RICHMOND — Residents voted against hiring a part-time administrative assistant for the Police Department after extensive debate Tuesday at Town Meeting.

Town Manager Janet Smith and the Budget Committee had recommended a $250,325 police budget, $15,600 more than the amount recommended by selectmen, with the difference between those amounts representing the cost of adding a secretary’s position.

Police Chief Scott MacMaster said the idea was to use some of the savings generated by the elimination of a partially grant-funded officer’s position to pay for someone to work part time at the department to handle paperwork and administrative tasks. He said having that would allow the department’s remaining four officers to spend more time on the road patrolling, because they’d have to spend less time at the department doing administrative work.

“If we have somebody in that role, I’m not taking officers off the road when they’re doing paperwork, doing administrative duties,” he said. “In lieu of having the fifth officer’s position, we’d have an administrative position to get officers out on the road, not doing paperwork.”

O’Neil LaPlante, chairman of the selectmen, said selectmen recommended the lower amount because they didn’t see the administrative position as affecting policing.

Selectman Ryan Chandler said, in opposition to adding the position, “This is exactly how government grows.”

A clear majority of voters favored the lower, $234,725 amount recommended by selectmen.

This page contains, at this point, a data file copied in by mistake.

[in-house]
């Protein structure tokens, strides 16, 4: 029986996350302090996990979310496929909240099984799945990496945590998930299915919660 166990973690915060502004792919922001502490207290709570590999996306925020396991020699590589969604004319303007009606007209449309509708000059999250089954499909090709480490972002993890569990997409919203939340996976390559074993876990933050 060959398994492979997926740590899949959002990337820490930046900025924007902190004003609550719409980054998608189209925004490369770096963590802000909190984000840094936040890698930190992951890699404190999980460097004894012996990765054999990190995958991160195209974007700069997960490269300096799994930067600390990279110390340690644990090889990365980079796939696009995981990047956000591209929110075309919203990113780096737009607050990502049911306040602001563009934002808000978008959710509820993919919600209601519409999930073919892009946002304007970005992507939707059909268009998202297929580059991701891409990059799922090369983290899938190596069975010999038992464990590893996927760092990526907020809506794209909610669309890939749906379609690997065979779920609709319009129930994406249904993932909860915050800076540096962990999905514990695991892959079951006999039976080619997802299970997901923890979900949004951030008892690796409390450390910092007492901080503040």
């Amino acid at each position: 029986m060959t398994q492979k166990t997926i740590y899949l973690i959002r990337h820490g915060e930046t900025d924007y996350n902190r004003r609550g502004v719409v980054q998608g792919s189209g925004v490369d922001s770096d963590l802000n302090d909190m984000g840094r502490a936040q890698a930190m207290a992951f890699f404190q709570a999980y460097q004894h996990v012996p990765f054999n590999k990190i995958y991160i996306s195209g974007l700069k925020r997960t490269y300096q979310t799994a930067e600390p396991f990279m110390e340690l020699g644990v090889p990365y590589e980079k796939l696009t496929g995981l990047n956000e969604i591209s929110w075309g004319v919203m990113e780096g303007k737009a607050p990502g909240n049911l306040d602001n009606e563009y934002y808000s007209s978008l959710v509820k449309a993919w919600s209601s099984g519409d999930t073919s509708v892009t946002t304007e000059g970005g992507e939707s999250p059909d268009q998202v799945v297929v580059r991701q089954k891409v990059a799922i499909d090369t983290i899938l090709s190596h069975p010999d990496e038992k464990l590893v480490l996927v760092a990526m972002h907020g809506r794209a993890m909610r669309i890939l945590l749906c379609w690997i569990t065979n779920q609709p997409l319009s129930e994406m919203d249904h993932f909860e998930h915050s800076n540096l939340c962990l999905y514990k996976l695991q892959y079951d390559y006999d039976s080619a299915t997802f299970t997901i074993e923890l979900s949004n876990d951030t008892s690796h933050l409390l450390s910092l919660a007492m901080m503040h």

Resident Mike Grizkewitsch Sr., speaking on an article seeking $42,118 for the town-owned Umberhine Library, asked why Richmond pays so much for a library that has only 1,000 cardholders.

A library official clarified that he library has more than 1,200 cardholders and multiple residents said the library has many users who are not necessarily cardholders, including people who go there to use computers to look for jobs, and people with laptops who go to use the WiFi service at the library because they don’t have internet access at home.

Voters approved the $42,118 requested to run the library for the year.

Residents approved $12,448 for summer recreation after extensive debate about a proposal for the town, in place of the former town-run program, sending youths to participate in programs at the Boys and Girls Club of Greater Gardiner.

Some residents said the fee for the Gardiner-based program to participants, of $110 a week, was too high, while resident Rose Beckwith, who used to run the local program, noted the salaries paid to the generally teenage counselors who worked in the old program went to Richmond taxpayers or their family members.

LaPlante said Boys and Girls Club officials said they would advertise counselor jobs at the high school and Richmond residents were free to apply for jobs at the club. He said the town is trying the new program and could make changes if participation by Richmond youths is low.

Residents agreed to let selectmen sell the Lincoln Street fire station, which Smith said is neither active nor needed. Proceeds from the sale would go into a reserve account for improvements to town property.

The $2.1 million budget proposed by selectmen was $37,380, or 1.75 percent, less than the current year’s approved budget.

Some factors that will affect tax bills are still unknown, including what Richmond might receive in revenue sharing from the state, and the town’s valuation.

The current property tax rate is $19.15 per $1,000 of assessed valuation.

About 60 residents attended the meeting.

Keith Edwards — 621-5647

[email protected]

Twitter: @kedwardskj